FEATURE15 April 2019

The world in your hands

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Mobile phones can open up opportunities for girls in developing countries, but research from Girl Effect identified social norms that have to be addressed. By Katie McQuater

Your world in their hands

Conversations about our increasingly digital world tend to assume mobile phones are universal. For many young people around the globe, however, owning – or even having access to – a phone is a distant prospect, and little is known about the barriers to mobile technology.
Non-profit organisation Girl Effect wanted to address this by studying how girls use mobiles and their barriers to access. Using a mixed-methods approach – which included interviews by technology-enabled girl ambassadors (TEGA) and online surveys – the research explored the issues that girls aged 13-19, in 21 countries, face when it comes to mobile ownership, use and behaviours.

More than half ( 56%) of girls surveyed in the TEGA interviews – in Malawi, Rwanda, Tanzania, Nigeria, India and Bangladesh – do not own a phone, compared with 33% of boys. However, 52% of girls (compared with 28% of boys) say they access a phone by borrowing one.
The findings reveal that mobile access for girls is more complex than simply owning or not owning one, says Kecia Bertermann, technical director at Girl Effect. “When we dig deeper into the stats behind a girl not ‘having’ a phone, we see that sometimes she’s a borrower, or she might have a secret phone.”

Cost is the main barrier for boys not owning a phone – and affordability is certainly an issue for both sexes – but the biggest issue girls face is societal: namely, their parents’ safety concerns. “The reasons that keep girls in a state of borrowing rather than owning are often because of negative social norms – and it’s tackling these that will be the biggest challenge for organisations,” says Bertermann.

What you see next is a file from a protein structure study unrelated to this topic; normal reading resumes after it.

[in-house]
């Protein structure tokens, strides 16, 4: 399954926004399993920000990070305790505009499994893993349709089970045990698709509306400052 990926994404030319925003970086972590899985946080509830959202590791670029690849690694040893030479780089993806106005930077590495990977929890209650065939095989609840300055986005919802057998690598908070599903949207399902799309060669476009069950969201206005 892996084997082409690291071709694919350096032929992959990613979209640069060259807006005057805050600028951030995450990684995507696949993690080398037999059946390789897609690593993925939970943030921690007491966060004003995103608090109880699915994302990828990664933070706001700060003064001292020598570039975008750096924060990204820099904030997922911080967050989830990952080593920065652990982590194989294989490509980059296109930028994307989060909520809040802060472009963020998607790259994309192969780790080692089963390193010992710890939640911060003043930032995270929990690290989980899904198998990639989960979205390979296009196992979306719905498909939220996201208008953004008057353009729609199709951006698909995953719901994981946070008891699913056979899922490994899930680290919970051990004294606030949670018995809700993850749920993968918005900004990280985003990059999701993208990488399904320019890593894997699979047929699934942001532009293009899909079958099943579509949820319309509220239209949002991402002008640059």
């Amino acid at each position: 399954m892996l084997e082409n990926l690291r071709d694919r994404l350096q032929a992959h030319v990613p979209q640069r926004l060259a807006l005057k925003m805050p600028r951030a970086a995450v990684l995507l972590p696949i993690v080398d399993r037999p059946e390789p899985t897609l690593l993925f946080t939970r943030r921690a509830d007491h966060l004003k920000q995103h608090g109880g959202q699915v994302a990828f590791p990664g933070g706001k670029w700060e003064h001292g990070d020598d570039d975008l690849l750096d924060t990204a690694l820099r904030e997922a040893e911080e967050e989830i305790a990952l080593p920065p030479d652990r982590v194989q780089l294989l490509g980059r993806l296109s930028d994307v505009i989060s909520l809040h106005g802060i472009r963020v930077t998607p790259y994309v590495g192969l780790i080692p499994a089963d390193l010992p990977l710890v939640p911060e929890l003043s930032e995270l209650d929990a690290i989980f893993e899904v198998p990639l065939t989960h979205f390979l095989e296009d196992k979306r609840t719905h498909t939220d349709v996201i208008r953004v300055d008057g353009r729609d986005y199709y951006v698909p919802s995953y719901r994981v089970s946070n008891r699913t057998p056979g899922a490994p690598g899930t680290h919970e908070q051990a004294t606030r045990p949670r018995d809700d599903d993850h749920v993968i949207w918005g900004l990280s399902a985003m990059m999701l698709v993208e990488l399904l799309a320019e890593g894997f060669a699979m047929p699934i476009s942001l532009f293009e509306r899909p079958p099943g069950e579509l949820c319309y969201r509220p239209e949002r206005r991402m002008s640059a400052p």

Such norms are often engrained in the girls, particularly when it comes to safety; 16% said girls don’t own phones because they are unsafe – and while 45% of those who own a device say it makes them feel safer, a third say it makes them less safe.

Girls’ environments have an impact on how they perceive mobile-phone use. Those who enjoy more freedom in their community and family tend to have greater levels of access to a phone and emphasised its role as a gateway to connections with others outside of their home/community. This finding was backed up by the online survey data: more than half of girls ( 54%) who never have to ask permission to use a phone said it makes them feel more connected, compared with 46% of those who need permission.

The research highlights how polarising phones can be. “Girls can simultaneously describe the phone as helpful for education, but also a distraction from school. They point to phones as helping them expand their social network – but also as a means of introducing them to ‘bad friends’. Phones help them feel safe, allowing them to call someone in an emergency – but they also feel more exposed to danger in terms of potential theft and online harassment. These juxtapositions lead to complicated associations with the device.”

The TEGA interviews were conducted with 1,371 girls and boys in seven countries. The online survey of 1,747 was conducted across 21 countries.

The phone paradox

The online survey found that phones:
● Make half of all girls feel better connected
● Provide access to a much wider education ( 47%)
● Reduce boredom ( 61%)
● Increase access to restricted information ( 26%)
● Increase confidence ( 20%).

However, several girls noted that phone access/usage made them feel more stressed, harassed or bullied, or said phones increased others’ control of them.